Friday, November 2, 2012

Vanished Tool Makes: Reed & Prince/Frearson

Mervin J. McGuffin.  Automotive Mechanics.  Principles and Operation.  Toronto:  The Macmillan Co of Canada Ltd., 1962.
This story is an international one, involving a British inventor and an American manufacturing company.

John Frearson was a British inventor, engineer and manufacturer in Birmingham, England.  He patented hooks and eyes for women's skirts, exhibiting this invention at the Great Exhibition of 1851.  Frearson later designed a cruciform screw head similar to the Phillips used today, but with a more pointed 75° V shape. In July 1857, he was granted a British patent on this idea.  He re-patented it in Britain in 1870 (Patent No. 1971), and subsequently in the US in 1873 and in Canada  (Patent No. 5950) in 1876.   

His U.S. patent describes the major advantages of his cross-head screw:

"It is well known to persons who use screws that if the nicks are narrow and shallow it is difficult to drive the screw without the screw driver slipping out of the nicks, and if the nicks are wide and deep to afford a good gripe, the head of the screw is weakened, and the screw-driver is liable to slip out sidewise and deface the finished surface of the work, and if the screw-driver is the same width as or wider than the head of the screw, the countersink work is liable to be defaced, and the angles of the screw-driver are often broken.  By the use of screws constructed according to my invention, these inconveniences are prevented or diminished."

In 1878, he successfully defended his patent in a British court.  In 1884, he patented further improvements on his design in the US, rounding the corners where the two slots (or "nicks") crossed each other.

Now to the American side of the story. Little seems known about how the American company Reed and Prince came to be the sole purveyors of his screws.  (I emailed a query to them, but unsurprisingly got nothing back.) According to the Reed & Prince website, the company traces its beginnings to 1886 when Edgar Reed began making tacks, nails and brads in his shop in Worcester, MA.  Other sources give the founding date for the company as 1897.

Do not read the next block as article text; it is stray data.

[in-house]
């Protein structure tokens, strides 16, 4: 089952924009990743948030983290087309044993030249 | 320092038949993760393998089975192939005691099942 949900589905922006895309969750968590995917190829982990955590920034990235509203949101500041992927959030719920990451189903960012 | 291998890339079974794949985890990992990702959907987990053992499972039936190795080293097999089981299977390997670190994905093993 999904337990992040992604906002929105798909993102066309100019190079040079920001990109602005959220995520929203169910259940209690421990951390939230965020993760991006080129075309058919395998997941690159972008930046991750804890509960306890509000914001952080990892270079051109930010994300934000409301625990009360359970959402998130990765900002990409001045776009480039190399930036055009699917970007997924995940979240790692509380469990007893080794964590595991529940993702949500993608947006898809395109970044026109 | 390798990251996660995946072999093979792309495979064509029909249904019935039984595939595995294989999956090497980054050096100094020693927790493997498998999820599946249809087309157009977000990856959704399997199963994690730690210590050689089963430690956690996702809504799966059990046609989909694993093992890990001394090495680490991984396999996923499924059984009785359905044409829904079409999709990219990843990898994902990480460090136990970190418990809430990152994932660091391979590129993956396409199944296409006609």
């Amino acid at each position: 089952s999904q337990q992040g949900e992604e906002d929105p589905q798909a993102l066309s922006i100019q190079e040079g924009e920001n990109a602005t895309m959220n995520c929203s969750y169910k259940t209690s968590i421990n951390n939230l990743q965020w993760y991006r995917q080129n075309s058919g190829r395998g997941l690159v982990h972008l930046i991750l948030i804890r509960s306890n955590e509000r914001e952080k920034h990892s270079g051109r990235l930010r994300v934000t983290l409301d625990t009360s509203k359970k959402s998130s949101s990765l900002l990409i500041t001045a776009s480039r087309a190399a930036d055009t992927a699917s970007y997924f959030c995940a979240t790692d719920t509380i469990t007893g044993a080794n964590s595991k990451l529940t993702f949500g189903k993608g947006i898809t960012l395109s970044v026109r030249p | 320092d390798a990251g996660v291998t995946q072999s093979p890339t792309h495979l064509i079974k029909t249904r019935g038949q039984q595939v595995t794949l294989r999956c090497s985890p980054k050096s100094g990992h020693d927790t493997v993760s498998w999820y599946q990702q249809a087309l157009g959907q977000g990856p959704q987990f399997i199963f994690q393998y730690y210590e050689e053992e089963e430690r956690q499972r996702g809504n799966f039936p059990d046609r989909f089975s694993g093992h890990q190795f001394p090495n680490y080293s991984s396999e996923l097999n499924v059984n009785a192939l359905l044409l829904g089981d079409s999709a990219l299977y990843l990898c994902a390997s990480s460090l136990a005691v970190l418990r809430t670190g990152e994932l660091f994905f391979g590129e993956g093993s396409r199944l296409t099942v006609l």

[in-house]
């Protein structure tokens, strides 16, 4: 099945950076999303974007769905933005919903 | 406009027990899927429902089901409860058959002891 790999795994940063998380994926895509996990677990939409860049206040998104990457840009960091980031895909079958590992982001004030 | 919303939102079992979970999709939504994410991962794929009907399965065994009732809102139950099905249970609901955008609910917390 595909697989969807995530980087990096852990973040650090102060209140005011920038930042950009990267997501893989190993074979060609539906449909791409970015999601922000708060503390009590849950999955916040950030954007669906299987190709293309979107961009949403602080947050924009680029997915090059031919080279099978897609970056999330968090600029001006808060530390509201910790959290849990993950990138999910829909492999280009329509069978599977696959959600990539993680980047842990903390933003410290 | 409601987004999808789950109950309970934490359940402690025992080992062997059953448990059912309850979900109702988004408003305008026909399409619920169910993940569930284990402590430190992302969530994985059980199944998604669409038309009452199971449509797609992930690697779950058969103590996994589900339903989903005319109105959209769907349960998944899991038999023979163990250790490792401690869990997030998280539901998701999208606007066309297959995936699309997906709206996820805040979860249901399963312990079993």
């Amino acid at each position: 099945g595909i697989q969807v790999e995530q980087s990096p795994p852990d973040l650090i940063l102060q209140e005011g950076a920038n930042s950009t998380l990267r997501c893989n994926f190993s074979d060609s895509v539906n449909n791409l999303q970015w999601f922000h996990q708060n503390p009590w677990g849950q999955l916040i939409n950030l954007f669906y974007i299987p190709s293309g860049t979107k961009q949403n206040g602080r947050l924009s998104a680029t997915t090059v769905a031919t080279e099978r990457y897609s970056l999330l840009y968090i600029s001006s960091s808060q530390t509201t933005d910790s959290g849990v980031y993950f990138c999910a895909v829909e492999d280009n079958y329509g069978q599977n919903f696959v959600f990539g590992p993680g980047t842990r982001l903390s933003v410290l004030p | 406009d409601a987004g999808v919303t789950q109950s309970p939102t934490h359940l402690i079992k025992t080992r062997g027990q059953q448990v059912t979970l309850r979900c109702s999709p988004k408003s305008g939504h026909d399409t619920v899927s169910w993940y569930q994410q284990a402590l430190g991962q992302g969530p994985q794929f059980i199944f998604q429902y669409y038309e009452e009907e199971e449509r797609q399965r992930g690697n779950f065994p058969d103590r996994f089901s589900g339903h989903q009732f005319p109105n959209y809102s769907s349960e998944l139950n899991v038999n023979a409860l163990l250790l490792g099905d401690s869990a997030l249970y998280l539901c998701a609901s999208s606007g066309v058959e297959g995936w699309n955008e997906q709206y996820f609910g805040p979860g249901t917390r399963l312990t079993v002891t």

Somewhere along the line, they obtained the license to exclusively market Frearson's screw type, which they sold under their own company name and under several clever trademarks:
Reed & Prince 1962 trademark

Reed & Prince 1968 trademark
Because, in Frearson's design, the tool recess is a perfect cross, drivers do not easily cam-out of the screw as they do on Phillips screws (which were not patented until 1933 by J.P. Thompson, from whom Phillips bought the patent).  Also, unlike Phillips screws, Frearson's screws required only one screwdriver, no matter what the size of the screw.  As a result, the Reed & Prince brass screws found an enthusiastic welcome among wooden boat builders, and were much in demand beginning in the 1930's but finally tailing off in the 1970's.   (In 1986, Reed and Prince  was acquired by Elco Industries of Rockford, Illinois.  The company now bills itself as "The Quality Fastener Company" and is located in Leominster, MA.  They no longer make Reed and Prince screws.)

It's not clear how much John Frearson profited from his invention.  It would seem that, by the time Reed and Prince were producing screws, he must have been long dead.  By all accounts, he was a progressive employer, introducing the Saturday half-day.  He was active in social politics and wrote various tracts on the topic.  His second wife operated a temperance hotel.  As a fascinating aside, before the invention of his screw-head Frearson allegedly had a stint in show business, briefly managing Jean Joseph Brice, better known as the "French Giant," when this 7-foot 6.5-inch  individual was being exhibited in Scotland in 1862.  Frearson petitioned the Sherrif of Elgin when showing Brice in Scotland:
“… praying his Lordship to grant interdict against Jean Joseph Brice, commonly called the “French Giant”, from exhibiting himself in any other manner than that stipulated in a bond of agreement entered into between the petitioner and respondent for one year from 28 of March last. The breach of agreement … was committed … by the Giant’s looking out at a window in the City Hotel, in which he was residing, and while going between the hotel and the Concert Hall, the place of exhibition. … the Giant had become bound to exhibit himself every lawful day between the hours of two and nine P.M., …. And for this was to receive £15 per week.”

Photos of the French Giant from The Tallest Man.

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